Often when we are trying really hard to attain something, we end up missing the fact that we’ve had it in our hands the whole time. Sure, letting your kids blow off school for a fun day together can be wonderfully special — but so can the 20-minute drive in traffic to school. So can mailing a letter or watching a garbage truck meander through the neighborhood.

. What you do with it is what makes it special. Not where. Or for how long. Or at what cost.

Think back to your own childhood. Rushing around to get somewhere on time. Packing for that trip to Disneyland. Getting dressed up for those ridiculous matching group photos. “Why are we doing this?” you asked when you were old enough to notice that it seemed really stressful and not fun. The answer was always something like: “Because we’re a family.” As if you couldn’t be a family anywhere, doing anything. As if you couldn’t do it right here and now (and without the matching shirts).

This is worth remembering in all facets of life: You can be a family without getting dressed and leaving the house. You can be in love in the McDonald’s drive-through. You can be romantic near the eggs at the grocery store. . You can be a good person in how you answer the phone or how you send emails.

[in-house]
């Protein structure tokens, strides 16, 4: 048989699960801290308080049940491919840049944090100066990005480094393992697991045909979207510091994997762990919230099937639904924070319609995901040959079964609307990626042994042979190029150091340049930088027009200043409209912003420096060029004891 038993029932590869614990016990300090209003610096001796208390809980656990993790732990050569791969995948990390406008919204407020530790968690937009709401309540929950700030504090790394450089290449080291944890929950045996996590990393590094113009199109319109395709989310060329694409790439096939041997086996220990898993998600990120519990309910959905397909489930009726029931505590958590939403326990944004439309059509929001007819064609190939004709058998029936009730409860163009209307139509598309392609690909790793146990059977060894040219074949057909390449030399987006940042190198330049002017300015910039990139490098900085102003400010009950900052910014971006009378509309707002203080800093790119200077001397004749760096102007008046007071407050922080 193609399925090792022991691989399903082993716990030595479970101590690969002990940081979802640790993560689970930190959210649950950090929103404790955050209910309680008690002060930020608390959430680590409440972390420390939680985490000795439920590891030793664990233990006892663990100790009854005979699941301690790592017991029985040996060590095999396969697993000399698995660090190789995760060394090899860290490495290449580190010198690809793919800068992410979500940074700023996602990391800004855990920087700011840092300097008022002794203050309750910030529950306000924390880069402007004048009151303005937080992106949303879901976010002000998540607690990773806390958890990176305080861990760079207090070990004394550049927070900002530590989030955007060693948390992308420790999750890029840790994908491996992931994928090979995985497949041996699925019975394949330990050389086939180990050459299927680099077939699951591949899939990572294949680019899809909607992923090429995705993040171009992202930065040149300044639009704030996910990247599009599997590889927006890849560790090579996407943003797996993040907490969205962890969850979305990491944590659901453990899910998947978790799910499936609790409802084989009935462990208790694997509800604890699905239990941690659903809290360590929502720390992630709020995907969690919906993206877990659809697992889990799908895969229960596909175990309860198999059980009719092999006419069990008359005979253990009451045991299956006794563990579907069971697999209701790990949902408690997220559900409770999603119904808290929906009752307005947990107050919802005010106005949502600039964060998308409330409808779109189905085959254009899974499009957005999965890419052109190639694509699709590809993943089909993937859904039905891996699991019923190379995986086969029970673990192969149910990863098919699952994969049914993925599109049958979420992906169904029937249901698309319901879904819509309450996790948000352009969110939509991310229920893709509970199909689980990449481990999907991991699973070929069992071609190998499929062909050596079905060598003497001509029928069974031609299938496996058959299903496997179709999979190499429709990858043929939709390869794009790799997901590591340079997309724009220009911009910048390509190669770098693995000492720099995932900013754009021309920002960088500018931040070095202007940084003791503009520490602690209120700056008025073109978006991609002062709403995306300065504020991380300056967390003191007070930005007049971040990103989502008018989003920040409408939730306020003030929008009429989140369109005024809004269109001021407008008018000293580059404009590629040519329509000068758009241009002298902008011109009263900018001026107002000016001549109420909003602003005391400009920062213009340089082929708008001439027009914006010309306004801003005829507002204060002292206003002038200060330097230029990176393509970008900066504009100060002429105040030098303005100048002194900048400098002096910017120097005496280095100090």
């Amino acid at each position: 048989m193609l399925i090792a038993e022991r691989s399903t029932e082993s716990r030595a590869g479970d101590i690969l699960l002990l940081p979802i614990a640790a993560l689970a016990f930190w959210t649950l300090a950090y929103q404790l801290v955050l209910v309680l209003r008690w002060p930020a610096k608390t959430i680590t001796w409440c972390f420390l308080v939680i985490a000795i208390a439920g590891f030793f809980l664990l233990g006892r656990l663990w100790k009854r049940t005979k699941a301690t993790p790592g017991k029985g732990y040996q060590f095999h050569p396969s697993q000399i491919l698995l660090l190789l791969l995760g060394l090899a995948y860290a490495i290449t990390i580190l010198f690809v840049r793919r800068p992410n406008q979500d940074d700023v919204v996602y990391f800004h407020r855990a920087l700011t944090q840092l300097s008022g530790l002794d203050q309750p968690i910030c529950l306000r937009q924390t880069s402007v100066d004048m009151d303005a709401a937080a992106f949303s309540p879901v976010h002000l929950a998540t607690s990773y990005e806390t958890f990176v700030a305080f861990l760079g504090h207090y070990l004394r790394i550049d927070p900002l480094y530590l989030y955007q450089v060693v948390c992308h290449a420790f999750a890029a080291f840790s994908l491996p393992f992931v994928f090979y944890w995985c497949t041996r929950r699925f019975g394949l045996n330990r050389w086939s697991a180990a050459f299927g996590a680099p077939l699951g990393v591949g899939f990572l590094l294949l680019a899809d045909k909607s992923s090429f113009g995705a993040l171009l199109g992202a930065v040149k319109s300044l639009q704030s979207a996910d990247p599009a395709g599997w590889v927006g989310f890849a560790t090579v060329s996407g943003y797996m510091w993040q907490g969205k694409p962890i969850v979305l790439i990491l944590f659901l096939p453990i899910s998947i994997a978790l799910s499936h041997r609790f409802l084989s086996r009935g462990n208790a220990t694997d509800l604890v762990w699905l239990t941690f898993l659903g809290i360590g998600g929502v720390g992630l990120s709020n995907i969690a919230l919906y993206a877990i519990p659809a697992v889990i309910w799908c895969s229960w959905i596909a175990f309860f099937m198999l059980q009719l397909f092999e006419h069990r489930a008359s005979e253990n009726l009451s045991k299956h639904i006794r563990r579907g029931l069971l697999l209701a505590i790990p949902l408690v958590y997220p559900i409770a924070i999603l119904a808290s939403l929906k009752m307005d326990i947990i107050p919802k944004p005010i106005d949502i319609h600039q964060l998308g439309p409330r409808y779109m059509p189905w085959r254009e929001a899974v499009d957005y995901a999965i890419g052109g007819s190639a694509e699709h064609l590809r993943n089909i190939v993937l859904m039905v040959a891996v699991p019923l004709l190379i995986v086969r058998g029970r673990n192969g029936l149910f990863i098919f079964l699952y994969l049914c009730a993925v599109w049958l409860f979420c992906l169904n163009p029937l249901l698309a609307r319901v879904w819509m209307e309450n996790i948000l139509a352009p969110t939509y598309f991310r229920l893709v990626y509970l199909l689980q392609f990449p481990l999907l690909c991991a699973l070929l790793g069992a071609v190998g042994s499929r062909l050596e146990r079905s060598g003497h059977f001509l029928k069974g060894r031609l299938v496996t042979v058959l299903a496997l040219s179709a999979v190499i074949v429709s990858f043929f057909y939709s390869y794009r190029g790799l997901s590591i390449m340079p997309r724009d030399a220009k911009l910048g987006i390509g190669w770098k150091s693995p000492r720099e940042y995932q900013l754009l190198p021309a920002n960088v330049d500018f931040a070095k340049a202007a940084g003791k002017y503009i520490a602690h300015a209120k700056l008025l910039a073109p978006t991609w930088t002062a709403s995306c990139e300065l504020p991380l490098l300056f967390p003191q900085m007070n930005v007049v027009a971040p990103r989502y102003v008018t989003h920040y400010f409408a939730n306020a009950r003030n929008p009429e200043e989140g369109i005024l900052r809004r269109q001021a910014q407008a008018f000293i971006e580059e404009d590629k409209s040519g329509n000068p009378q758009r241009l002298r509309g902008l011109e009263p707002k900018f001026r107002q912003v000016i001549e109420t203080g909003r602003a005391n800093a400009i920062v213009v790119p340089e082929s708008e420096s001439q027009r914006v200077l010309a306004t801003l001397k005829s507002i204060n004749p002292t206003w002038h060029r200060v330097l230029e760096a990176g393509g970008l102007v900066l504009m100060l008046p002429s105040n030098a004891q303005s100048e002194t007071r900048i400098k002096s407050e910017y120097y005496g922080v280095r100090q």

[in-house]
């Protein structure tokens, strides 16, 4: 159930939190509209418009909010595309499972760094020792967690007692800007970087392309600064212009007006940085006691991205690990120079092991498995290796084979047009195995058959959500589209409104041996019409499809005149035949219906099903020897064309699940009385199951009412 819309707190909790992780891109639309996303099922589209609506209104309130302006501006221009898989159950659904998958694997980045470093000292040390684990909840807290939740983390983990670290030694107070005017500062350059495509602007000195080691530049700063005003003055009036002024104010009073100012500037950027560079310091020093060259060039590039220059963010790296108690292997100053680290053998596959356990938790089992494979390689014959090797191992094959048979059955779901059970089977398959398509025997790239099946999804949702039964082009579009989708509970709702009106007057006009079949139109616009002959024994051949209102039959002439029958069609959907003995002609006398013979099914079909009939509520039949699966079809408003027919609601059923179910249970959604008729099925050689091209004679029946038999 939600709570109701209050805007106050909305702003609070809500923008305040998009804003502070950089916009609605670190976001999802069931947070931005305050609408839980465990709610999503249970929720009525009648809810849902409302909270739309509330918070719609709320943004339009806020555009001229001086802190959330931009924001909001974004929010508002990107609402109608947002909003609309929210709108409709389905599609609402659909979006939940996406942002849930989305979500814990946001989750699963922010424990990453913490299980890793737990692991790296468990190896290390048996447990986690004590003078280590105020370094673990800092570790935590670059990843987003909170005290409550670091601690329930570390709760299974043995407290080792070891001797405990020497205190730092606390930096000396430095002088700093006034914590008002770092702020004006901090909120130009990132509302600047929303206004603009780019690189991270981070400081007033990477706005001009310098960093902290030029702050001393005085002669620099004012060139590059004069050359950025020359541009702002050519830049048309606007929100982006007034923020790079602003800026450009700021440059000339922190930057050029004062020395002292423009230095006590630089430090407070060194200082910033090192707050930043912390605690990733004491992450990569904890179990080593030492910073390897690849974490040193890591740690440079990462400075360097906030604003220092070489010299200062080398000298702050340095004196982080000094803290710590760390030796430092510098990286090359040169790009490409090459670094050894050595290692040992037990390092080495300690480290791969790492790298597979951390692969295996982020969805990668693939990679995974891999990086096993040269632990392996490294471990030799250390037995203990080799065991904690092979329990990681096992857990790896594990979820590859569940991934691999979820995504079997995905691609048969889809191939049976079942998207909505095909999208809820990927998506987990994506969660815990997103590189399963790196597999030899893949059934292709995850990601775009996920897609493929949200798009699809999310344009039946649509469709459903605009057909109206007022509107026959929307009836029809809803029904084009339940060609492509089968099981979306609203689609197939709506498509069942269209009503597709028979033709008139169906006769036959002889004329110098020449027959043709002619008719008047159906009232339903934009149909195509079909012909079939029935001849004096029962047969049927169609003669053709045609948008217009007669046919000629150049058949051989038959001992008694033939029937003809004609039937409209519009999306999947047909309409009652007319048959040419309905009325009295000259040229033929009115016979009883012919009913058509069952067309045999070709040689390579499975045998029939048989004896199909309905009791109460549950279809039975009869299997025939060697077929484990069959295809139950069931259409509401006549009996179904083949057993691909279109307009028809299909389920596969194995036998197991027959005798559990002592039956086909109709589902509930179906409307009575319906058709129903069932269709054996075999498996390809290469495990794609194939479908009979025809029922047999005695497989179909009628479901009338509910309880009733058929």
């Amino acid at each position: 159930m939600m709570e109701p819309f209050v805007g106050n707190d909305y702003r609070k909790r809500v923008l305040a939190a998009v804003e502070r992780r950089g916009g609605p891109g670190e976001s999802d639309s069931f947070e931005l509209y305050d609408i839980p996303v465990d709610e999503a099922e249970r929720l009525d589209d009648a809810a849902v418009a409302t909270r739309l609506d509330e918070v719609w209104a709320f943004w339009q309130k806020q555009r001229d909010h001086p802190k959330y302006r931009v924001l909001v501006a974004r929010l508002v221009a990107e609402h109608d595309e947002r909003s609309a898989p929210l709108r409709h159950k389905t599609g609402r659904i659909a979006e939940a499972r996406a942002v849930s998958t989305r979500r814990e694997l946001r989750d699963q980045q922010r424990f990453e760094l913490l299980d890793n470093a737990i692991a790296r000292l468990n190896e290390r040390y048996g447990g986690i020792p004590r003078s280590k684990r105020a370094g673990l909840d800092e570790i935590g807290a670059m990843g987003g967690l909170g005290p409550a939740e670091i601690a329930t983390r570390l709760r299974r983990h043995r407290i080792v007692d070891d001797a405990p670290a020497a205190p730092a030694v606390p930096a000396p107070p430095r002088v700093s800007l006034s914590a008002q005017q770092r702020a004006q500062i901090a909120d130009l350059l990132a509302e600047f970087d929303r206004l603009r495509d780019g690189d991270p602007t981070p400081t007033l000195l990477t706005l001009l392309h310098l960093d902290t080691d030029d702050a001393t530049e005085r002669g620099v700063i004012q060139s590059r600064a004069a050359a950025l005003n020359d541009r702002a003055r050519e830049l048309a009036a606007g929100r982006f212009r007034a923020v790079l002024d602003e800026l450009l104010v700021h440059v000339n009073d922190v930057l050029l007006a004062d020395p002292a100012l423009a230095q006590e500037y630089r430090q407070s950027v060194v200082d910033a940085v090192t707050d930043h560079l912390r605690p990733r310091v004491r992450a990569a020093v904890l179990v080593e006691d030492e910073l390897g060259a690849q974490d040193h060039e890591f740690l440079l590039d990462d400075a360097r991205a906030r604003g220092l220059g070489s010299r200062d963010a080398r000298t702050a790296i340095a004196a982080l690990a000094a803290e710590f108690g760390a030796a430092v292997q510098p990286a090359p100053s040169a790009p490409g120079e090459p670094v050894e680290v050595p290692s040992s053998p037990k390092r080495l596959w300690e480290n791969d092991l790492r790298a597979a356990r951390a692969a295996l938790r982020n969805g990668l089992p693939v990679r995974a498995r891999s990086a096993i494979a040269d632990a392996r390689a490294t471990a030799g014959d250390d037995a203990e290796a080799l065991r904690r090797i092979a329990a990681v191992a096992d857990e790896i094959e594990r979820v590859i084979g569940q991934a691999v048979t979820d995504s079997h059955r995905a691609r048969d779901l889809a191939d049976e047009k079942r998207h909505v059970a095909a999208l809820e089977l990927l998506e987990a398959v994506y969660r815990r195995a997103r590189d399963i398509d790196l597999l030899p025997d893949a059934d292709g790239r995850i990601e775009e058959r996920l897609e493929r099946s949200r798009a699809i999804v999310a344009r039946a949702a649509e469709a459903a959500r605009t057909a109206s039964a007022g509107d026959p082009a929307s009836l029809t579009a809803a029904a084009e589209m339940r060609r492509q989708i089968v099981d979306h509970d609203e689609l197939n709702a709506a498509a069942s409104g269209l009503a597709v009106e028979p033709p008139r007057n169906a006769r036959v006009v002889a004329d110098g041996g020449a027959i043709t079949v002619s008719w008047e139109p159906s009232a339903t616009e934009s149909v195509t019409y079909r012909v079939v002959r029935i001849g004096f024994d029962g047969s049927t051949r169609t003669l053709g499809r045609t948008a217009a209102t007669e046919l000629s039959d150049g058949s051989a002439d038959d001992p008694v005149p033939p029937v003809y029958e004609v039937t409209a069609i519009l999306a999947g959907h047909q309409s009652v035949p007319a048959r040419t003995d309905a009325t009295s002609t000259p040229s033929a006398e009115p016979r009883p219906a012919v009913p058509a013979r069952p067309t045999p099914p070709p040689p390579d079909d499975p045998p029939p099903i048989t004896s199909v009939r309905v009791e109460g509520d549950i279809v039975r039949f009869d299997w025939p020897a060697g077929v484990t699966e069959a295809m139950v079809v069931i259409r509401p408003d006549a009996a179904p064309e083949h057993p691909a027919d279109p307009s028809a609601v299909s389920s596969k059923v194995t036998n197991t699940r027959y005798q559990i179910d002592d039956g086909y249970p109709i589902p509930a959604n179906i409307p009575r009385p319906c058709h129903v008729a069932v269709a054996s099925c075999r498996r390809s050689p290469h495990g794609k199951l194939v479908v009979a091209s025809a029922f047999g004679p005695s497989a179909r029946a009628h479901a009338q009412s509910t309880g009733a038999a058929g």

There’s a Tolstoy quote I love: “There is no past and no future; no one has ever entered those two imaginary kingdoms. There is only the present.”

No vacation, no special experience, not even a family outing, just happens on its own. There is planning. There is time off work. There is the expense. There is the intention–and this is wonderful and it should be celebrated, soaked in when it happens. Just be sure not to give yourself too much credit because you booked a trip to the beach or got them excited for ice cream or the movies.

Because in some ways, this is actually the easiest option. What’s tougher? To just be present right now. Anyone can wow their kids with dessert or Disneyland–but can you make them feel special playing Legos on the floor? Just sitting and talking about life?

if you choose to make it so. And you can’t let your future plans–to have a great time together, to go do something together, to all be together–let you off the hook right now where you are also together, in the living room, at the doctor’s office, FaceTiming from the business trip.

This moment in front of you is a gift. It’s everything you’ll ever need and ever want.

Should you choose to accept it. Should you choose to embrace it.